The first key for weightlifting for boxing training is that you should avoid heavy weight, low repetition sets. This kind of weight training is designed for packing on a maximum amount of muscle mass, which is not what you want to do. Instead, you should focus on weight training with lighter weights and more reps, ideally between 12 and 15 per set.

Additionally, when weightlifting for boxing, you should focus on your core strength. Your core is where your real power comes from, and it involves your abdominals, oblique muscles, lower back muscles and upper leg muscles. Don't waste your time with bicep curls, focus on compound exercises that will help increase your functional strength, not just make your body look more muscular.

Weightlifting Alternatives for Boxers

There are several weightlifting alternatives for boxers.

  • Bodyweight exercises: Bodyweight exercises will add real strength to your body without adding excess muscle mass. Pull-ups and chin-ups are great bodyweight exercises, as are pushups, all sit-ups variations and dips.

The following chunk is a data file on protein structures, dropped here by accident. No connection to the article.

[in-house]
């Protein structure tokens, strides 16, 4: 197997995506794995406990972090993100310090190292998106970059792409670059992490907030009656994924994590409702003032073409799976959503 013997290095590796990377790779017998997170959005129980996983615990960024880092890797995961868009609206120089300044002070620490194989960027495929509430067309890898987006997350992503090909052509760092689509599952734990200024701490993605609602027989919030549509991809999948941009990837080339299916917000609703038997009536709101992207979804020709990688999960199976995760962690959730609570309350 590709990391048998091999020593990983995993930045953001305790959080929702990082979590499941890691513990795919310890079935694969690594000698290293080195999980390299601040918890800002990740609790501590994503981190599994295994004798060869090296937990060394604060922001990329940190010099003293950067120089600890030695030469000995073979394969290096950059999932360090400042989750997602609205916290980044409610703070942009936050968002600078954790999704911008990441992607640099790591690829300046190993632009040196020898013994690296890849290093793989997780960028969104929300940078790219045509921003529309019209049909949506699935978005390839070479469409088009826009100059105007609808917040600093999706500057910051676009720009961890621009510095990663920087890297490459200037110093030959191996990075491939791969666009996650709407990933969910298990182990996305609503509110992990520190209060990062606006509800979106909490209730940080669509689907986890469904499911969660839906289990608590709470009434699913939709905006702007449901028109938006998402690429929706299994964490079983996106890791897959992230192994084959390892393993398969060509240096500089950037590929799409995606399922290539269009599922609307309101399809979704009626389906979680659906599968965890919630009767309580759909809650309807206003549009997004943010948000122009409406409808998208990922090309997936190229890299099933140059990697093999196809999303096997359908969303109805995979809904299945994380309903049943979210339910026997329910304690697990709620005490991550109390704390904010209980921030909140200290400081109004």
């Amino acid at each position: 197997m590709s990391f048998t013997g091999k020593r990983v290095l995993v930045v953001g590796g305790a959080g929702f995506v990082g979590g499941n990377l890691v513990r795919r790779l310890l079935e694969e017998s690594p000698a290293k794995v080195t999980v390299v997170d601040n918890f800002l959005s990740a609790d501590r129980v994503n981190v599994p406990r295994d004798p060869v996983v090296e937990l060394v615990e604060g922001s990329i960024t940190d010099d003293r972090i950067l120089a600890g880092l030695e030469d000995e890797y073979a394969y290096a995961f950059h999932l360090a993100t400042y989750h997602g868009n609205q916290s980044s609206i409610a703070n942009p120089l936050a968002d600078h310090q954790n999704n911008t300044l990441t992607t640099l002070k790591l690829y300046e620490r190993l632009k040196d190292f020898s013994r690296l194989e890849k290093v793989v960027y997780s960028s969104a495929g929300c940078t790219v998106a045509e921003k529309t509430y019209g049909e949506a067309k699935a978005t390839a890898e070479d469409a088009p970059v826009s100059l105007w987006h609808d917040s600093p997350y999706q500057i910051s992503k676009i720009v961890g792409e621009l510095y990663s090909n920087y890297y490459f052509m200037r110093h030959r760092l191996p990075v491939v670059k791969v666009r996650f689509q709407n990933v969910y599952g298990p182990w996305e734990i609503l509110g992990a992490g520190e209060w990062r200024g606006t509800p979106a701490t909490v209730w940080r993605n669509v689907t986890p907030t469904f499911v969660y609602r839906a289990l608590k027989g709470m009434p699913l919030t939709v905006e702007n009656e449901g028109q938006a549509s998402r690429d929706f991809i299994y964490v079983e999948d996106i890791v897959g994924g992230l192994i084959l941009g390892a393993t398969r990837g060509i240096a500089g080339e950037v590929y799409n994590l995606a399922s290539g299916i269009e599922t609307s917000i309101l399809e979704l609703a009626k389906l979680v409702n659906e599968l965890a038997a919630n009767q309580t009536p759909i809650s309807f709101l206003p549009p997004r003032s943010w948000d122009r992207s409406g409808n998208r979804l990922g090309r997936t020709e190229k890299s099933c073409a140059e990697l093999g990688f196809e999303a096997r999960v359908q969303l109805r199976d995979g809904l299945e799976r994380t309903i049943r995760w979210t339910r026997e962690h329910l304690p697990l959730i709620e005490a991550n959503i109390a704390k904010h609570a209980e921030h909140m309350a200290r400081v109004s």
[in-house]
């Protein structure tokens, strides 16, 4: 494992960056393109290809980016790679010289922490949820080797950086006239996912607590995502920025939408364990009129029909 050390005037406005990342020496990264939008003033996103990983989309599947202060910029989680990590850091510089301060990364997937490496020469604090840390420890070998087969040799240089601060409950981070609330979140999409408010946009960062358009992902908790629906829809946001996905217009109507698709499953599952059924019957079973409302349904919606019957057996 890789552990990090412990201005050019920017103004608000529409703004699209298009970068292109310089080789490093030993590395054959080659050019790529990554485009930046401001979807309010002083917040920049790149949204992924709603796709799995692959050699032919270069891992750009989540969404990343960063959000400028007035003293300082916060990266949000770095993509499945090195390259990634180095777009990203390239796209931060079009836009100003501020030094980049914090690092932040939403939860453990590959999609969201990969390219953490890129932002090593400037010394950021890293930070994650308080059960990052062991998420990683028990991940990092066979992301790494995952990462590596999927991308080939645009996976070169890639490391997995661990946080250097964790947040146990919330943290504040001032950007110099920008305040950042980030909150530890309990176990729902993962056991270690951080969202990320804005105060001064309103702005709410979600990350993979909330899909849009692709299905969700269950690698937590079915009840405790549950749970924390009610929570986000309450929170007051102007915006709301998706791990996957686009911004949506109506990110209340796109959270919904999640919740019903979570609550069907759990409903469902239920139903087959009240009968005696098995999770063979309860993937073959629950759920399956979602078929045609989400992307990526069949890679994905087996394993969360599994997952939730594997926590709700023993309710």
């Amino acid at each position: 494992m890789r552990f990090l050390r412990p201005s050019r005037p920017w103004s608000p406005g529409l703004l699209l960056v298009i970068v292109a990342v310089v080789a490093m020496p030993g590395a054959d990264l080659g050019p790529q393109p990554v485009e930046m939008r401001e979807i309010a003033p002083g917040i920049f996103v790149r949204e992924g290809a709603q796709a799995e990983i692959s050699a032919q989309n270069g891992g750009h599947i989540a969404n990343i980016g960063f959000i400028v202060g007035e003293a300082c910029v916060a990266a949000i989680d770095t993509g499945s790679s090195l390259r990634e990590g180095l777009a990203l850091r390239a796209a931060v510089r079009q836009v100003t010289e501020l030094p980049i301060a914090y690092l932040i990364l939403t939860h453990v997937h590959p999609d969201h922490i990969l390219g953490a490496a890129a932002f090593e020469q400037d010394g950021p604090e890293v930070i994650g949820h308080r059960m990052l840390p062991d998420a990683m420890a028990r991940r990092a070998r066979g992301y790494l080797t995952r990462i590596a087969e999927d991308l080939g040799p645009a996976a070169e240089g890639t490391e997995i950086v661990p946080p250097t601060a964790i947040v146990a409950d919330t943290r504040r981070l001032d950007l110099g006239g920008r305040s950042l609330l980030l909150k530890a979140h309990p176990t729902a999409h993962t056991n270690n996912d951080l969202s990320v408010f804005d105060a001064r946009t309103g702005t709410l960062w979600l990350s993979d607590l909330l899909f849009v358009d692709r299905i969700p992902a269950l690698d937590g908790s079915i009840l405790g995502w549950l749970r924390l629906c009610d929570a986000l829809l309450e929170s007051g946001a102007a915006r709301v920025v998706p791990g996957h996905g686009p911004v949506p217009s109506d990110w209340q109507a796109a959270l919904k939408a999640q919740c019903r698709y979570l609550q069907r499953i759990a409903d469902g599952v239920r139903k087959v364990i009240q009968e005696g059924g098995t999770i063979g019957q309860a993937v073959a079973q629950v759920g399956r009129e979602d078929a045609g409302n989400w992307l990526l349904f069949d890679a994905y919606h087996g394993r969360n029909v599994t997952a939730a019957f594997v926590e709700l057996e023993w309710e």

• Medicine ball exercises: Using a medicine ball can help you gain strength and mimic actual boxing movements while avoiding too much muscle gain.
  • Circuit training: Circuit training is technically weight lifting, but with a focus on the cardio aspects involved. Use only machines, and use a weight light enough to continually blast out reps for 30 seconds. Without resting, switch to another machine and incorporate 10 total machines in the workout, completing 2 circuits.

Read more boxing training tips

You asked should boxers weight lift or incorporate any weight training into their boxing training. The choice is yours, but you don't have to completely avoid weight training when boxing. Just change your approach towards weightlifting to achieve maximum results for boxing.

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10 comments.

  1. Very good article.look forward to more informative reads like this.

  2. Good and thoughful comment above; also true, the style of weightlifting is the key. Power is important, not bulk or absolute strenth, therefore, use Olympic type lifts, like power cleans for best results.